Working effectively with your partners is critical to the success of your innovation. Therefore please include in your proposal how you intend to collaborate.
If the innovation doesn’t progress as you had planned, we are interested to know your organisation’s exit strategy (i.e. how will you incorporate changes in your progress to affect longer terms plan )and also how you intend to capture and share the lessons learnt for the maximum benefit of the humanitarian community.
We expect to see a convincing implementation plan outlining how project activities will be effectively delivered on time and to budget.
We need a clear timeline of all the activities planned, and an understanding of how each activity supports the project’s objectives. Given the need to be flexible in these kinds of processes, please also explain what the key decision points are in your timeline for making substantial changes to the project plan.
Special attention will be given to how the proposal represents value for money.
We believe that taking risks is an inherent part of the innovation process. We will be looking for your application to highlight what risks your project entails and what the mitigation strategies are for each. We are happy to take risks with our funding, however this must be the right kinds of risk, and not put affected populations in harm’s way, or lead to the misuse of funds
It is important to be collecting information to monitor and report on the project deliverables throughout. At any time you should be able to answer questions about the progression of the project on an output level.
The project team should be clearly capable of carrying out the work described and have a relevant track record which supports the project proposal.
In particular applicants should be able to demonstrate an understanding of how to bring new practices into operational contexts.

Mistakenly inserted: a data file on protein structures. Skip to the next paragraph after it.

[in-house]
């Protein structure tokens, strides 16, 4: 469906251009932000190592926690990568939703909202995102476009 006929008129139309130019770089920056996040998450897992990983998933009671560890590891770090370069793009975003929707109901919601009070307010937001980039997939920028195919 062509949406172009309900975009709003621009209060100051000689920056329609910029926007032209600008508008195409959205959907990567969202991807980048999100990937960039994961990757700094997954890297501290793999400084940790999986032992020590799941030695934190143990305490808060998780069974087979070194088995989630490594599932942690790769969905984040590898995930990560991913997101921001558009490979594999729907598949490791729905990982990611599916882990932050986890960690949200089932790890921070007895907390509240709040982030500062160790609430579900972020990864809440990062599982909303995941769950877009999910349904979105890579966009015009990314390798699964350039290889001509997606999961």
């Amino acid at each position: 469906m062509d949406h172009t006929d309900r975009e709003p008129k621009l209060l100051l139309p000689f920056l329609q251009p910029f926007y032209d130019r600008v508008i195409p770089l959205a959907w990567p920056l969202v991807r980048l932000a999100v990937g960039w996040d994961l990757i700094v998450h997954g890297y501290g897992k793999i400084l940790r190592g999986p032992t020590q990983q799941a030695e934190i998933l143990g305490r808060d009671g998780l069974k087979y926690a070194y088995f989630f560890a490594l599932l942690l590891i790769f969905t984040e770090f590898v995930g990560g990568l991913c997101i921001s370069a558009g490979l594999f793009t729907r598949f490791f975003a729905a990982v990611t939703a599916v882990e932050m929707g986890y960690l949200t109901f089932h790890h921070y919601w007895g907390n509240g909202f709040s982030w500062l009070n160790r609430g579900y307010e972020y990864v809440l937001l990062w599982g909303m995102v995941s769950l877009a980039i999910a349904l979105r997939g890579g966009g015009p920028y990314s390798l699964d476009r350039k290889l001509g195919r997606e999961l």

Please provide summary CVs (using our template provided) of key members of team as attachments to the application as well as any other documentation detailing operational/research experience.
The final evaluation and selection of all proposals is made by the HIF Grants Panel, comprising independent voluntary experts with expertise in various humanitarian programming sectors, as well as knowledge of innovation processes more generally.
Recognition project proposals are reviewed by the HIF team on an ongoing basis.
Proposals will not be considered for full evaluation if:
- The application is incomplete
- The application exceeds 5 pages (excluding attachments)
- The proposal exceeds the maximum duration/value allowed
- The applicant, project, or costs are not eligible
An evaluation of the quality of proposals, including the budget and the capacity of the applicant, will then be carried out in accordance with our selection criteria. The projects will be screened and referred to selected members of the Grants Panel for final approval.
A final decision will be made no later than two months after official receipt of the application.